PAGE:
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A gin and tonic is a highball cocktail made with gin and tonic water poured over ice. It is usually garnished with a slice or wedge of lime, lemon or cucumber.

The amount of gin varies according to taste. Suggested ratios of gin-to-tonic water are 1:1, 1:2, 1:3, and 2:3. We suggest using our pHenomenal Tonic syrup in the following ratios: 1 part Syrup to 5 parts sparkling water, mixed with 1-3 parts gin to your liking.

Gin and Tonic was introduced by the army of the British East India Company in India, where malaria was a persistent problem.
Already around 1550 it was discovered that chinchona bark could be used to treat the disease, although the bitter taste of the quinine was seriously unpleasant.

British officers in India in the early 19th century took to adding a mixture of water, sugar, lime and gin to the quinine in order to make the drink more palatable. Since it is no longer used as an antimalarial, tonic water today contains much less quinine, is usually sweetened, and is consequently much less bitter.

It has been said that the flavor of the quinine complements the green notes of the gin, much as dry vermouth complements the gin in a classic martini.

Because of its historical connection with warm climates, gin and tonic is a popular cocktail during the warmer months.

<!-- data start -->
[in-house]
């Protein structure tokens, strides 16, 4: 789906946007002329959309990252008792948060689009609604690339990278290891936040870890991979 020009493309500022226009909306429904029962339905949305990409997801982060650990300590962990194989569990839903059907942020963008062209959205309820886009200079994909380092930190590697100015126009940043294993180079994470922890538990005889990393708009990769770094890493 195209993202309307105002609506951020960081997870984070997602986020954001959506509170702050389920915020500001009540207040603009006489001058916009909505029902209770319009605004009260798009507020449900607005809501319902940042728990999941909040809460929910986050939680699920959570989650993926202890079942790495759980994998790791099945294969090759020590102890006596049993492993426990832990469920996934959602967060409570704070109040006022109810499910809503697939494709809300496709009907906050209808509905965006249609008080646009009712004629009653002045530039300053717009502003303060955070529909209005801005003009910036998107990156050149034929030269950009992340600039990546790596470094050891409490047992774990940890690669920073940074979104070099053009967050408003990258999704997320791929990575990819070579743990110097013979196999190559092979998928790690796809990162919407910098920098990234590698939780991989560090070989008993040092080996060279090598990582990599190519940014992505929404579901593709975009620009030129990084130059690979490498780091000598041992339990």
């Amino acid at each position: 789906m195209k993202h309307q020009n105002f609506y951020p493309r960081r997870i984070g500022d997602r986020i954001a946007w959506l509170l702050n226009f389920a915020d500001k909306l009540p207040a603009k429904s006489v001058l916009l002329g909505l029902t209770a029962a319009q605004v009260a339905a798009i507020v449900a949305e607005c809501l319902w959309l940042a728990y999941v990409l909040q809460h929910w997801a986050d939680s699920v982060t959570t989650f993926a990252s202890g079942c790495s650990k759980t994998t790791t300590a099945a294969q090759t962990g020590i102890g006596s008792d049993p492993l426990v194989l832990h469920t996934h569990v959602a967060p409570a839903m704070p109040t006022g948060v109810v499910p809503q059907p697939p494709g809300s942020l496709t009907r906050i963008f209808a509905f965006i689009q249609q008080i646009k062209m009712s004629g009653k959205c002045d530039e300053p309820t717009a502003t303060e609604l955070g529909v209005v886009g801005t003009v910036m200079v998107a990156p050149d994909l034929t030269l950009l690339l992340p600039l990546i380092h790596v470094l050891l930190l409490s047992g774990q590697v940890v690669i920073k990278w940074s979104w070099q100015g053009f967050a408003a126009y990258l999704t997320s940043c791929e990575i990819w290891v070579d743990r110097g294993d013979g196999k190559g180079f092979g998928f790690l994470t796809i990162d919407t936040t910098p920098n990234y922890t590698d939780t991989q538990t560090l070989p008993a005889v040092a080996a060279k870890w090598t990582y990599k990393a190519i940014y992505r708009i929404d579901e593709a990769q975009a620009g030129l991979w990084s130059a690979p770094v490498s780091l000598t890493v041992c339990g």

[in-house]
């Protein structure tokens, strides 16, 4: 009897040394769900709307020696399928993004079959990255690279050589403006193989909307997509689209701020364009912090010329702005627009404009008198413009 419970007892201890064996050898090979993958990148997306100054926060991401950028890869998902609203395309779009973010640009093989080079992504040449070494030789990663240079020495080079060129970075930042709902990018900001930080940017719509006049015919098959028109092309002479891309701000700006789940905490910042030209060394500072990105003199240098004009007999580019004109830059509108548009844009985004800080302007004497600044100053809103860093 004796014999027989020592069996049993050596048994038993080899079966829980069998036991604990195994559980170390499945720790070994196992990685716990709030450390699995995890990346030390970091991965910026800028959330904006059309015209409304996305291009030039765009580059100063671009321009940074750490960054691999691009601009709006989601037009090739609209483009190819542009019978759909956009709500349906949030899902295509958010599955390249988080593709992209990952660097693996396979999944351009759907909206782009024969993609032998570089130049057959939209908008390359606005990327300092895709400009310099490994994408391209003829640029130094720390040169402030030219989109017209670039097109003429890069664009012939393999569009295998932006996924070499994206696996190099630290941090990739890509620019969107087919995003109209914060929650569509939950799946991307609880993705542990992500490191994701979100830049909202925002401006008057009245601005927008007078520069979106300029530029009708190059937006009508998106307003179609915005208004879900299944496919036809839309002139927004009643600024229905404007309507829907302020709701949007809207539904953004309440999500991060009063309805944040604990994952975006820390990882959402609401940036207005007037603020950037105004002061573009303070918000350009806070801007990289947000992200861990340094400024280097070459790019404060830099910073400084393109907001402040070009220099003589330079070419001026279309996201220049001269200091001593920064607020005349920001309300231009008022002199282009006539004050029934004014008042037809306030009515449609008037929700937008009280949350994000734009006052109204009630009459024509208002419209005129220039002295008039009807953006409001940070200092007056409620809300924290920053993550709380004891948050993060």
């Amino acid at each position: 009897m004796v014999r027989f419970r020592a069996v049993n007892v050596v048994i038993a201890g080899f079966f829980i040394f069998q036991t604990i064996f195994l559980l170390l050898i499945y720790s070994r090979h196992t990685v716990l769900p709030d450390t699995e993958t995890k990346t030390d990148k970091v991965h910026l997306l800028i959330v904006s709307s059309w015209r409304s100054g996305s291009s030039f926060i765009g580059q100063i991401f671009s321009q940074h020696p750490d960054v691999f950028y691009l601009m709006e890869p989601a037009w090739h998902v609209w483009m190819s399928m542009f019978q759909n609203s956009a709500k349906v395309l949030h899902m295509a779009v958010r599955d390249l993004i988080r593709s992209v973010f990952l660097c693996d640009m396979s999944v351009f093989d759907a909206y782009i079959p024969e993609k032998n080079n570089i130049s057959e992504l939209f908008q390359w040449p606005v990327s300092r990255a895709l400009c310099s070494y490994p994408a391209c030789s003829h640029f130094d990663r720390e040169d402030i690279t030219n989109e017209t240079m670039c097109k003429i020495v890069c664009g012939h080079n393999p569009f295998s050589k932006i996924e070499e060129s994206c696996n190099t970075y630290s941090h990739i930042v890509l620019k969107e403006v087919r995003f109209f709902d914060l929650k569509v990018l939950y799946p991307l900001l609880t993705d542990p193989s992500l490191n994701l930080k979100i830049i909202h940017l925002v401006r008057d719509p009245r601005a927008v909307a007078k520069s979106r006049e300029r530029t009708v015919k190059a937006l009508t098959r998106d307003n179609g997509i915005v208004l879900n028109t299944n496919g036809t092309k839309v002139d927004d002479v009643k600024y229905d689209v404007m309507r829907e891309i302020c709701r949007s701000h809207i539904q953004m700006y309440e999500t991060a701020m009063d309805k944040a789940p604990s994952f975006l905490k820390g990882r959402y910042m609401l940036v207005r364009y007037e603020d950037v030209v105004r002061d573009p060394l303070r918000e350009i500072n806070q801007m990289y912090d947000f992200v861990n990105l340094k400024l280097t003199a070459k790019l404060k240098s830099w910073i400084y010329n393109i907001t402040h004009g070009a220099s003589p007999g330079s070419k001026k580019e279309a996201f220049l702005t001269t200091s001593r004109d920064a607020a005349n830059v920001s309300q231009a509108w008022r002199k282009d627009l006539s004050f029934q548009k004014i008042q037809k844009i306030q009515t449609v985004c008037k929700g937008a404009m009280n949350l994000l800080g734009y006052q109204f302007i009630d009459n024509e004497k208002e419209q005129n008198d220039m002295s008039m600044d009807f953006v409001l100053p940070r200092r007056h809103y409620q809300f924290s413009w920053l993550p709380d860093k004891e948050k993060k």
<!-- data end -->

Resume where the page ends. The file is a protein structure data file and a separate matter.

The transgalactic nature of the gin and tonic is discussed in Douglas Adams’ novel The Hitchhiker's guide through the galaxy:
“It is a curious fact, and one to which no one knows quite how much importance to attach, that something like 85% of all known worlds in the Galaxy, be they primitive or highly advanced, have invented a drink called jynnan tonnyx, or gee-N’N-T’N-ix, or jinond-o-nicks, or any one of a thousand or more variations on the same phonetic theme. The drinks themselves are not the same, and vary between the Sivolvian “chinanto/mnigs” which is ordinary water served at slightly above room temperature, and the Gagrakackan “tzjin-anthony-ks” which kills cows at a hundred paces; and in fact the one common factor between all of them, beyond the fact that the names sound the same, is that they were all invented and named before the worlds concerned made contact with any other worlds.”